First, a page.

influence of static and dynamic loading on marginal bone reactions around
osseointegrated implants: an animal experimental study. Clin Oral Implants Res 2001;
12: 207-218.

193. Duyck J, Vrielinck L, Lambrichts I, Abe Y, Schepers S, Politis C, et al. Biologic
response of immediately versus delayed loaded implants supporting ill-fitting
prostheses: an animal study. Clin Implant Dent Relat Res 2005; 7: 150-158.
194. Gotfredsen K, Berglundh T, Lindhe J. Bone reactions adjacent to titanium implants
subjected to static load of different duration. A study in the dog (III). Clin Oral
Implants Res 2001; 12: 552-558.
195. Gotfredsen K, Berglundh T, Lindhe J. Bone reactions adjacent to titanium implants
with different surface characteristics subjected to static load. A study in the dog (II).
Clin Oral Implants Res 2001; 12: 196-201.
196. Gotfredsen K, Berglundh T, Lindhe J. Bone reactions at implants subjected to
experimental peri-implantitis and static load. A study in the dog. J Clin Periodontol
2002; 29: 144-151.
197. Isidor F. Loss of osseointegration caused by occlusal load of oral implants. A clinical
and radiographic study in monkeys. Clin Oral Implants Res 1996; 7: 143-152.
198. Berglundh T, Abrahamsson I, Lindhe J. Bone reactions to longstanding functional
load at implants: an experimental study in dogs. J Clin Periodontol 2005; 32: 925-932.
199. Szmukler-Moncler S, Piattelli A, Favero GA, Dubruille JH. Considerations
preliminary to the application of early and immediate loading protocols in dental
implantology. Clin Oral Implants Res 2000; 11: 12-25.
200. Carr AB, Brunski JB, Hurley E. Effects of fabrication, finishing, and polishing
procedures on preload in prostheses using conventional "gold' and plastic cylinders.
Int J Oral Maxillofac Implants 1996; 11: 589-598.
201. rtorp A, Jemt T, Wennerberg A, Berggren C, Brycke M. Screw preloads and
measurements of surface roughness in screw joints: an in vitro study on implant
frameworks. Clin Implant Dent Relat Res 2005; 7: 141-149.
202. al-Turki LE, Chai J, Lautenschlager EP, Hutten MC. Changes in prosthetic screw
stability because of misfit of implant-supported prostheses. Int J Prosthodont 2002; 15:
203. Reclaru L, Meyer JM. Study of corrosion between a titanium implant and dental
alloys. J Dent 1994; 22: 159-168.
204. Garhammer P, Hiller KA, Reitinger T, Schmalz G. Metal content of saliva of patients
with and without metal restorations. Clin Oral Investig 2004; 8: 238-242.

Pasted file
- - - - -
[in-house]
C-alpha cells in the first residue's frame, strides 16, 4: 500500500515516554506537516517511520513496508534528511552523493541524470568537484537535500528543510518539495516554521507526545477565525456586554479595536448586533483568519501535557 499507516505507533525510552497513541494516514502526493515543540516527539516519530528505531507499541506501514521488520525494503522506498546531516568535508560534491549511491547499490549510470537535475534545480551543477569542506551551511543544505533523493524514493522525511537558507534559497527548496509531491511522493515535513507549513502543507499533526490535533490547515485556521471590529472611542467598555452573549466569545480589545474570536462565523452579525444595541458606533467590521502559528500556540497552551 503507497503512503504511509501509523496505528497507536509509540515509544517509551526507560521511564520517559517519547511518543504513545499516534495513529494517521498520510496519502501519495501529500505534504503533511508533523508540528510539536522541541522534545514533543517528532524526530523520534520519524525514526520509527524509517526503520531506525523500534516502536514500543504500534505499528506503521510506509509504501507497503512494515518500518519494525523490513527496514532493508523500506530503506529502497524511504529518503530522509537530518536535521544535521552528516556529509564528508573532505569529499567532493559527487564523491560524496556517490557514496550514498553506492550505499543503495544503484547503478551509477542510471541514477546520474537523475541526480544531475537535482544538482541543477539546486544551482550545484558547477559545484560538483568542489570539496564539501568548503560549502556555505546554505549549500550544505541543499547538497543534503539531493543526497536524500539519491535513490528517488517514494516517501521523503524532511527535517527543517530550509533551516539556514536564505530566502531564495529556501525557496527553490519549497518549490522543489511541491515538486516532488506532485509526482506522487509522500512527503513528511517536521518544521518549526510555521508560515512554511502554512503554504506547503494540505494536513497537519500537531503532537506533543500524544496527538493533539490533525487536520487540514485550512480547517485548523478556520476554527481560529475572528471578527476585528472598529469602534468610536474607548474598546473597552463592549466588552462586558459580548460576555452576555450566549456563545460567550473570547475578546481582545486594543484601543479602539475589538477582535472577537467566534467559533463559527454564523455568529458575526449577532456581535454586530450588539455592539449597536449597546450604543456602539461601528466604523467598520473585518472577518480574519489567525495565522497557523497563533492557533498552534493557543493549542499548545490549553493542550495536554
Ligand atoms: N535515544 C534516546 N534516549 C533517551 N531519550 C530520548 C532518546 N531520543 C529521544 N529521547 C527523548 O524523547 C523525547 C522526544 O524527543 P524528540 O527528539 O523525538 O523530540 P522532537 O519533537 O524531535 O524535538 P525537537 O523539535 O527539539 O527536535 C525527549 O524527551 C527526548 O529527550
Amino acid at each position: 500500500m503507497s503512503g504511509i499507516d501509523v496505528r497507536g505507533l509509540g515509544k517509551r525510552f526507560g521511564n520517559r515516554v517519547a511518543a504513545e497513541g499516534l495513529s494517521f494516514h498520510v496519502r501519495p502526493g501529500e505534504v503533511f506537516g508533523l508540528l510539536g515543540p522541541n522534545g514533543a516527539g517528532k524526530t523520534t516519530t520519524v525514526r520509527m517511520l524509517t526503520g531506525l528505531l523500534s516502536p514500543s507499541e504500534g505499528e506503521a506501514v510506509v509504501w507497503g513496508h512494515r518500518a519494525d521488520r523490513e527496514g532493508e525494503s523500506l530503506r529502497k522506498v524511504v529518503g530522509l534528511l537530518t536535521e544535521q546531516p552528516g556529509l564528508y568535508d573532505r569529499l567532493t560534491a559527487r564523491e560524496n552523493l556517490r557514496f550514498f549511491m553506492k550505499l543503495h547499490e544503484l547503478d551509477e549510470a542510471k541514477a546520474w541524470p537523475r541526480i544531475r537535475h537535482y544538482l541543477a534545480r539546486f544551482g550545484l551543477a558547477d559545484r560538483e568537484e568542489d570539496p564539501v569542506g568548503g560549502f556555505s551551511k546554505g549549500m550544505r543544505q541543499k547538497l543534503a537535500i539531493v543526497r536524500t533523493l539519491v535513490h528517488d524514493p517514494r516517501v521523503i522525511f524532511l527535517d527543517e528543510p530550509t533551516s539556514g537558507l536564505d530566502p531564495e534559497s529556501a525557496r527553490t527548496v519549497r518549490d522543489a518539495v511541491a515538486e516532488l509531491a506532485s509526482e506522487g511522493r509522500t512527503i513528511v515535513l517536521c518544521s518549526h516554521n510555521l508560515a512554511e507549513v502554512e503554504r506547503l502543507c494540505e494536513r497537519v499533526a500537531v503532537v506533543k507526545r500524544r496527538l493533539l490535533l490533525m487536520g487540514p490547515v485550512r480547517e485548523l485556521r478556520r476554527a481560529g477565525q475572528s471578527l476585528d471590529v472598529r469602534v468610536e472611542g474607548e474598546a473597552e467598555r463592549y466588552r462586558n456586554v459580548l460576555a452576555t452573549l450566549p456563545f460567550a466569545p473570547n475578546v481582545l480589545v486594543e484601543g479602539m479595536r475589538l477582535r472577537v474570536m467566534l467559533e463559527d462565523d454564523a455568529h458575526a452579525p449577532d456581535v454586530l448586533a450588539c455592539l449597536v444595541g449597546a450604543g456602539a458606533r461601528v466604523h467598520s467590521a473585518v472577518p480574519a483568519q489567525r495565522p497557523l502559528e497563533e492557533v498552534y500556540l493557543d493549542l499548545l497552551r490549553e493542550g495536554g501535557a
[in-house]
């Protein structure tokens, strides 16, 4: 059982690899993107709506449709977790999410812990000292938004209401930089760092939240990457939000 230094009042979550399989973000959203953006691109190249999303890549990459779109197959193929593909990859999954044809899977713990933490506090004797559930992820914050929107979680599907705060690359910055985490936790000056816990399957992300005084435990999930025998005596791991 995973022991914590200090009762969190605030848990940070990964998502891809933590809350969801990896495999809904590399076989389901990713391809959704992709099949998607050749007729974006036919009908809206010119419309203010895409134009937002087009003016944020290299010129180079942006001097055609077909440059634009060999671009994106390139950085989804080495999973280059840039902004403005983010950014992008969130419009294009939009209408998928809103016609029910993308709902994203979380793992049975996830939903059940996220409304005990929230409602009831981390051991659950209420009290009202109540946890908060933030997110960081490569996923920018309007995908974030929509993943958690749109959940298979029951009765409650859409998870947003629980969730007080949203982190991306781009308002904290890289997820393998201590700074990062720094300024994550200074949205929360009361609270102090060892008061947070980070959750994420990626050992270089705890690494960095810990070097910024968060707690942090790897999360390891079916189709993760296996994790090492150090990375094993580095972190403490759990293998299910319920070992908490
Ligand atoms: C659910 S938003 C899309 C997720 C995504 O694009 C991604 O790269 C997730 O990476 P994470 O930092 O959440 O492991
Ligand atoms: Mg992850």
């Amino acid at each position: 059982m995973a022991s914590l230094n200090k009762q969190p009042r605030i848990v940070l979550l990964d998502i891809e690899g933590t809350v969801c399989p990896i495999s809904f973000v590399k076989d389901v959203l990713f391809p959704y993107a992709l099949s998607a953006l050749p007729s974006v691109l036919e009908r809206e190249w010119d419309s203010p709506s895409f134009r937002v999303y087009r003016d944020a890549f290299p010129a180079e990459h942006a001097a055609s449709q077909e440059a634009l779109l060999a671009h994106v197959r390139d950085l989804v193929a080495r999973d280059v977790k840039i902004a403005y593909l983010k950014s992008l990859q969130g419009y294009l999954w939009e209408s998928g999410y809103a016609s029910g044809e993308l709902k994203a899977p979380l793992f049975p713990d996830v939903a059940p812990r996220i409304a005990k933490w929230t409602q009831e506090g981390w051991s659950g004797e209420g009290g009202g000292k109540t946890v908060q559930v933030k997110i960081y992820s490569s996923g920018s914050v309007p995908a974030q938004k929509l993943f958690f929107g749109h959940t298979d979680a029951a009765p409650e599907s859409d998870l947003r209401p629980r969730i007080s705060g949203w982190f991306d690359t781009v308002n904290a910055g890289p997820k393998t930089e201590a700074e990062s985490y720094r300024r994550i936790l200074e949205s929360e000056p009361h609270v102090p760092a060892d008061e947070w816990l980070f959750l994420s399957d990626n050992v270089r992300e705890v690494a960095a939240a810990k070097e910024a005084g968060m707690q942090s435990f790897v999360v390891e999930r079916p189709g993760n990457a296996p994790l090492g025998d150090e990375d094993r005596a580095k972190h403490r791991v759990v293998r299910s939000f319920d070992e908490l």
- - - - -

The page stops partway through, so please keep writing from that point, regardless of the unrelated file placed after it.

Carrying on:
205. Garhammer P, Schmalz G, Hiller KA, Reitinger T. Metal content of biopsies adjacent
to dental cast alloys. Clin Oral Investig 2003; 7: 92-97.
206. al-Hity RR, Kappert HF, Viennot S, Dalard F, Grosgogeat B. Corrosion resistance
measurements of dental alloys, are they correlated? Dent Mater 2007; 23: 679-687.
207. Taher NM, Al Jabab AS. Galvanic corrosion behavior of implant suprastructure dental
alloys. Dent Mater 2003; 19: 54-59.
208. Cortada M, Giner L, Costa S, Gil FJ, Rodriguez D, Planell JA. Metallic ion release in
artificial saliva of titanium oral implants coupled with different metal superstructures.
Biomed Mater Eng 1997; 7: 213-220.
209. Grosgogeat B, Reclaru L, Lissac M, Dalard F. Measurement and evaluation of
galvanic corrosion between titanium/Ti6A14V implants and dental alloys by
electrochemical techniques and auger spectrometry. Biomaterials 1999; 20: 933-941.
210. Srimaneepong V, Yoneyama T, Kobayashi E, Doi H, Hanawa T. Mechanical strength
and microstructure of laser-welded Ti-6Al-7Nb alloy castings. Dent Mater J 2005; 24:
211. Srimaneepong V, Yoneyama T, Kobayashi E, Doi H, Hanawa T. Comparative study
on torsional strength, ductility and fracture characteristics of laser-welded alpha+beta

Ti-6Al-7Nb alloy, CP Titanium and Co-Cr alloy dental castings. Dent Mater 2008; 24:
212. Nakagawa M, Matsuya S, Shiraishi T, Ohta M. Effect of fluoride concentration and
pH on corrosion behavior of titanium for dental use. J Dent Res 1999; 78: 1568-1572.
213. Brune D. Metal release from dental biomaterials. Biomaterials 1986; 7: 163-175.
214. de Melo JF, Gjerdet NR, Erichsen ES. Metal release from cobalt-chromium partial
dentures in the mouth. Acta Odontol Scand 1983; 41: 71-74.
215. Wennerberg A, Ohlsson R, Rosn BG, Andersson B. Characterizing three-dimensional
topography of engineering and biomaterial surfaces by confocal laser scanning and